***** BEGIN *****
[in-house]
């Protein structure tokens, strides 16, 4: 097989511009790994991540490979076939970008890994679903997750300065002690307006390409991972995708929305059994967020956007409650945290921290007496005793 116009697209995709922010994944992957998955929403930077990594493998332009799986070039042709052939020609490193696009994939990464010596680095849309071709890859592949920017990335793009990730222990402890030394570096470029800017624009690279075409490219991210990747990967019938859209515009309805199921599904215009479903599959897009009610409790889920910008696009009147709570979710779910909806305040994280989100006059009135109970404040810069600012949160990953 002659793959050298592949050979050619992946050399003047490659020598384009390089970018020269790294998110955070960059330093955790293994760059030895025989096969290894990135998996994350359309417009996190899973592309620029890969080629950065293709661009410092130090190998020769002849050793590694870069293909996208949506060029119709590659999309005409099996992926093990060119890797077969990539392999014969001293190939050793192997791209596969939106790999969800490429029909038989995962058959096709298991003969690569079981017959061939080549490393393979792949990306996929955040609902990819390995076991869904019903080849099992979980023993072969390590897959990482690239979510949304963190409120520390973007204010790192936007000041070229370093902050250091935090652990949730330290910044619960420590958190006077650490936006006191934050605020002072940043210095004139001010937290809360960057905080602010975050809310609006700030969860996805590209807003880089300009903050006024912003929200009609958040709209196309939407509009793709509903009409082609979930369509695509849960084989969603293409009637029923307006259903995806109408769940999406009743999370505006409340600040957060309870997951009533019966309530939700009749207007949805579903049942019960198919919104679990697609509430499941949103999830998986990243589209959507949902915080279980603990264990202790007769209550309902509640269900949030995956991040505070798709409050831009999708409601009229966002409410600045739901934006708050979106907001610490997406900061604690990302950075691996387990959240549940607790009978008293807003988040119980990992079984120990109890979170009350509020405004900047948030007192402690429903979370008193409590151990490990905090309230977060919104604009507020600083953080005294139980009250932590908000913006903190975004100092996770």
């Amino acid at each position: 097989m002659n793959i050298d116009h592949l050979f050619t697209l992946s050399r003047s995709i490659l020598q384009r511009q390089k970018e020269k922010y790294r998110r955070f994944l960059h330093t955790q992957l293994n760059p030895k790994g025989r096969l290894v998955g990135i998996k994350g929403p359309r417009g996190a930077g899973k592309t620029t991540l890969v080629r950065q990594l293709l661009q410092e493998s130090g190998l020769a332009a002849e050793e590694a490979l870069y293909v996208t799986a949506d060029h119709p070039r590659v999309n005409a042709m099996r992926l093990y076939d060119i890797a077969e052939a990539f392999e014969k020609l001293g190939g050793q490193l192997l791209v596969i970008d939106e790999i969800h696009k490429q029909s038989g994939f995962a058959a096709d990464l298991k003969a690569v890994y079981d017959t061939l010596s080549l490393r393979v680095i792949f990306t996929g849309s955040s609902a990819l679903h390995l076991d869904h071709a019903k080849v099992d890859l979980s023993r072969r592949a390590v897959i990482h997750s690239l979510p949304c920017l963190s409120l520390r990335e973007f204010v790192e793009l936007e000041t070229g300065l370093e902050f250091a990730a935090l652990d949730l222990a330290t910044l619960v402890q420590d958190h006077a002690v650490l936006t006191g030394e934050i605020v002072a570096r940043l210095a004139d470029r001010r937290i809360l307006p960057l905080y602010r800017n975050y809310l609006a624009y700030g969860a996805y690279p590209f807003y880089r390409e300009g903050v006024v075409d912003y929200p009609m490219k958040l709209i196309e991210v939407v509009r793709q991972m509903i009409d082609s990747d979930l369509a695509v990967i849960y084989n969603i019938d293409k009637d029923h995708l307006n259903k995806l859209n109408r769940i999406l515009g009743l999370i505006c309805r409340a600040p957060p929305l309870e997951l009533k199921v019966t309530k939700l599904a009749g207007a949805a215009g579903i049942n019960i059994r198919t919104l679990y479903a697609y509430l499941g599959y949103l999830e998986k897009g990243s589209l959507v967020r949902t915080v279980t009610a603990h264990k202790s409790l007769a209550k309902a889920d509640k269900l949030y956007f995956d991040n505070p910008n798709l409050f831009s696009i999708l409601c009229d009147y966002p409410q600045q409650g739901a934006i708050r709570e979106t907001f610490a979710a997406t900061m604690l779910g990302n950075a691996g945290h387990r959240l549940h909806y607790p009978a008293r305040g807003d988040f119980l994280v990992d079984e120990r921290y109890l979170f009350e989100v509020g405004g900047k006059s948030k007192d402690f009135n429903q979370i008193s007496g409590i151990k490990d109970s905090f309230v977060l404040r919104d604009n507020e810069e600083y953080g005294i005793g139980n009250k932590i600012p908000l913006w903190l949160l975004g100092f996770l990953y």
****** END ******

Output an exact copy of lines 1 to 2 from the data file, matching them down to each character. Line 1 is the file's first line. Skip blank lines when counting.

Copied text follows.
[in-house]
């Protein structure tokens, strides 16, 4: 097989511009790994991540490979076939970008890994679903997750300065002690307006390409991972995708929305059994967020956007409650945290921290007496005793 116009697209995709922010994944992957998955929403930077990594493998332009799986070039042709052939020609490193696009994939990464010596680095849309071709890859592949920017990335793009990730222990402890030394570096470029800017624009690279075409490219991210990747990967019938859209515009309805199921599904215009479903599959897009009610409790889920910008696009009147709570979710779910909806305040994280989100006059009135109970404040810069600012949160990953 002659793959050298592949050979050619992946050399003047490659020598384009390089970018020269790294998110955070960059330093955790293994760059030895025989096969290894990135998996994350359309417009996190899973592309620029890969080629950065293709661009410092130090190998020769002849050793590694870069293909996208949506060029119709590659999309005409099996992926093990060119890797077969990539392999014969001293190939050793192997791209596969939106790999969800490429029909038989995962058959096709298991003969690569079981017959061939080549490393393979792949990306996929955040609902990819390995076991869904019903080849099992979980023993072969390590897959990482690239979510949304963190409120520390973007204010790192936007000041070229370093902050250091935090652990949730330290910044619960420590958190006077650490936006006191934050605020002072940043210095004139001010937290809360960057905080602010975050809310609006700030969860996805590209807003880089300009903050006024912003929200009609958040709209196309939407509009793709509903009409082609979930369509695509849960084989969603293409009637029923307006259903995806109408769940999406009743999370505006409340600040957060309870997951009533019966309530939700009749207007949805579903049942019960198919919104679990697609509430499941949103999830998986990243589209959507949902915080279980603990264990202790007769209550309902509640269900949030995956991040505070798709409050831009999708409601009229966002409410600045739901934006708050979106907001610490997406900061604690990302950075691996387990959240549940607790009978008293807003988040119980990992079984120990109890979170009350509020405004900047948030007192402690429903979370008193409590151990490990905090309230977060919104604009507020600083953080005294139980009250932590908000913006903190975004100092996770």